Dumping pollution into the atmosphere should not be free

Elizabeth May

Madam Speaker, I try to be as fair-minded as possible in this place.

I would not have constructed the carbon tax the way it has been constructed. However, it is incontrovertible that the best evidence from around the world, from established agencies like the International Monetary Fund, the International Energy Agency, and the World Bank, is that all economies need to stop subsidizing fossil fuels, as Stephen Harper promised to do in 2009, and all economies need to put a price on carbon. In this country and this generation, I absolutely understand why the Liberals have structured it so that any province can design its own plan and the money will be returned to that province. Therefore, it is revenue neutral to the federal government. However, it is not clear whether it is going to be revenue neutral in the hands of that province, but that is up to the individual province.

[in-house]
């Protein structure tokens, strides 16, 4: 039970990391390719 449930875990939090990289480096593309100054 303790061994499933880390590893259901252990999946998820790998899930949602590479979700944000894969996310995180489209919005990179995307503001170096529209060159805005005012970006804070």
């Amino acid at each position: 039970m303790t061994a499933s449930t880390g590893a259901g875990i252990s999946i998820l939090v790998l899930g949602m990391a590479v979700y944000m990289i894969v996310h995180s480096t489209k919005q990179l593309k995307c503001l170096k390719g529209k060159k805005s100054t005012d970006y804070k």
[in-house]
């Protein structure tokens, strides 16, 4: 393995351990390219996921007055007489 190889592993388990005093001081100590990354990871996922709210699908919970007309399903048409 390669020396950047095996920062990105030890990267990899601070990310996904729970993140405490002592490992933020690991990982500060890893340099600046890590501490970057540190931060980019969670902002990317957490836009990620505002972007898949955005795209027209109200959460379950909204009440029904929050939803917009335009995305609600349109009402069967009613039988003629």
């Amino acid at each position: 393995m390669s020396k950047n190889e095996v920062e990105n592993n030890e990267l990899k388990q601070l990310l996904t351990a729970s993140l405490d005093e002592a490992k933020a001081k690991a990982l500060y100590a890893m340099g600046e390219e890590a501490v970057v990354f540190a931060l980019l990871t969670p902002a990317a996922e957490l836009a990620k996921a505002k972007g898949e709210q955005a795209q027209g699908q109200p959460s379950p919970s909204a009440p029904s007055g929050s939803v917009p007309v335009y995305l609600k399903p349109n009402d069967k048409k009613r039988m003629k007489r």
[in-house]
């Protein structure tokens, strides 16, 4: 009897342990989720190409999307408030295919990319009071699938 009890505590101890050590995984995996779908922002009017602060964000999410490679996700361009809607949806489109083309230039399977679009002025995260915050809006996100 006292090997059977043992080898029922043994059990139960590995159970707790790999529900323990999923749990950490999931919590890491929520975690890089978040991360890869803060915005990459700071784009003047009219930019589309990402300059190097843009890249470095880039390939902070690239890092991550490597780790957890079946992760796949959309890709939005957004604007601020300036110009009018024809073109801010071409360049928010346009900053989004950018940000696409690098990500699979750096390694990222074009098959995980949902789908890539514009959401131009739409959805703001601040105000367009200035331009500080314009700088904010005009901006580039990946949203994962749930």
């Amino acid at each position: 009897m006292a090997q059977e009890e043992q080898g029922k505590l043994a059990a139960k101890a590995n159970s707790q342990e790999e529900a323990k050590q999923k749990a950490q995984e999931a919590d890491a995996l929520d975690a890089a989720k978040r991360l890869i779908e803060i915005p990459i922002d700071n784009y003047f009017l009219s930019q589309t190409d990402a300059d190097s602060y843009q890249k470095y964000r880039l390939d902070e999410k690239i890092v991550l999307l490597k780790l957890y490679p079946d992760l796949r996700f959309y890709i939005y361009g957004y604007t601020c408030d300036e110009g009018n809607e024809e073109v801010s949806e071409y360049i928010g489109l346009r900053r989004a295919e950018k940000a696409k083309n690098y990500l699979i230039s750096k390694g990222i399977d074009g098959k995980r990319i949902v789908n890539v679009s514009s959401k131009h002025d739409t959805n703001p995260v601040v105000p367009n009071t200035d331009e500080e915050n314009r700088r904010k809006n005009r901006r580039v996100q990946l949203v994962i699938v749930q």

Does the Conservative Party object to the idea that dumping pollution into the atmosphere should not be free?

Randy Hoback – Member for Prince Albert

Madam Speaker, I appreciate my colleague’s open-mindedness. The question I would ask her is this. When we have a province like Saskatchewan that has a plan that is going to reduce emissions, will be good for the environment, and will meet all the targets that have been laid in front of us, why would the government not accept it? If that plan does not include a carbon tax, why is that a problem?

It should not be a problem if we have met all of our requirements and obligations but have done it in a different way. Why should the government be upset if it is done in a different way? It comes back to what the end game is for this carbon tax. The word is “taxation”. That is the end game for the current government. Whether it is directly or indirectly, it will have more revenues from a carbon tax. It is going to take money out of the pockets of people and will not change the activities of the people on the ground. Rural farmers have to drive to town. They have to burn petrol. There is no way around it at this point in time, and there is no way around it in the near future. Why punish those rural farmers by taxing them? That is what Saskatchewan did. It found a better way to do it without punishing those rural farmers.